Residents of our community are not immune to the nation's growing opioid crisis.

Locally, there have been more than 600 overdose cases reported in Kankakee County by Riverside Medical Center and Presence St. Mary's Hospital as of late September. Clearly, we need to consider a better prescription for the question: How do we safely dispose of our unwanted or unused drugs?

Thankfully, a dozen local drop box locations make the disposal process easily accessible and as straightforward as possible for residents of Kankakee and Iroquois counties. To see a full list of dropbox locations, go to pledgeforlife.org/rxprevention/safedisposal.

While our community is engaging in the important conversation about combating drug abuse and opioid related deaths, there are many resources to help make the process of drug disposal straightforward and easy for all who want to be a part of establishing a solution. Safe disposal is an important part of the solution to help to prevent accidental poisoning, substance abuse and contamination of water resources.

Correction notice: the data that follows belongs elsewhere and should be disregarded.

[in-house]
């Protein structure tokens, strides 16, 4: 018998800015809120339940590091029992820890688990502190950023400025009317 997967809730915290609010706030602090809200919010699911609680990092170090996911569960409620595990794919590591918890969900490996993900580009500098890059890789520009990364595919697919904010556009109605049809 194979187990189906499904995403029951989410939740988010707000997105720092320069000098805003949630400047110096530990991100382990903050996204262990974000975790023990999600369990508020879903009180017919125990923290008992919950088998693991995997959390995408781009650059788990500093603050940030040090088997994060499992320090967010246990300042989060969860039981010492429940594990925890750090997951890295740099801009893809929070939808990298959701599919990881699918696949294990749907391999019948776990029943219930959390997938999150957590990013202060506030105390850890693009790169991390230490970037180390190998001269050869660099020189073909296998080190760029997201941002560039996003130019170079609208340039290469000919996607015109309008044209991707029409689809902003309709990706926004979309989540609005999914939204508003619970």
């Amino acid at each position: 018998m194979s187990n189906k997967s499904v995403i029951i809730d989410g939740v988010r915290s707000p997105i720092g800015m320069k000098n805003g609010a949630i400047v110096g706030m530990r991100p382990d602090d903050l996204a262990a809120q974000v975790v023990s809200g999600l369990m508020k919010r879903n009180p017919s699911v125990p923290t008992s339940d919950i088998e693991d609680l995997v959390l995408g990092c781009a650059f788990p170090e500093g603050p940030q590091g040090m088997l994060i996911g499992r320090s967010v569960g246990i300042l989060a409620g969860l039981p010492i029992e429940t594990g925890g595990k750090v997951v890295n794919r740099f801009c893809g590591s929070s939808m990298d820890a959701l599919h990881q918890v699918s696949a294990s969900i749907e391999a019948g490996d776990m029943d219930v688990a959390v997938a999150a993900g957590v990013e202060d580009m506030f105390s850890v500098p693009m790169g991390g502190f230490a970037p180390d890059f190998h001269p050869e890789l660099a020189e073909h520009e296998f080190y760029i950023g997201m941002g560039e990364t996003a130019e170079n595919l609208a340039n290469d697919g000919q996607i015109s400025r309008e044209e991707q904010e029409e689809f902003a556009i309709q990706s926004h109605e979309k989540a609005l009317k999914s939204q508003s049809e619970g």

The Drug Enforcement Administration, Pledge for Life Partnership, the Kankakee Area Metropolitan Enforcement Group and local law enforcement agencies are working to make it easier for you to safely dispose of any unneeded medications.

The 14th National Take Back Day on Oct. 28 was a tremendous success with 1,131.80 pounds of unneeded medications safely disposed of and prevented from ending up in the hands of someone who might misuse them.

Missed Take Back Day? That is OK. In addition to the many dropbox locations providing for year-round drug disposal, Take Back days generally occur in the spring and fall. Check out takebackday.dea.gov for some very helpful information including the date of the Take Back Day.

Members of the public who live outside of Kankakee and Iroquois counties, can call the DEA's Registration Call Center at 1-800-882-9539 to find a drop box location near them.

For more information on substance abuse prevention, follow the Pledge for Life Partnership on Facebook or at pledgeforlife.org. Other helpful websites are: justthinktwice.com for teens and getsmartaboutdrugs.com for parents, educators and caregivers.

The choice between dropping your pills in a trash can or toilet instead of a drop box might seem insignificant, but it has community-level implications. The Pledge for Life Partnership challenges you to clean out your medicine cabinet, find your closest drop box and encourage others to do the same. Thank you in advance for helping to make our community safer and healthier.

Mariah Garratt

Kankakee

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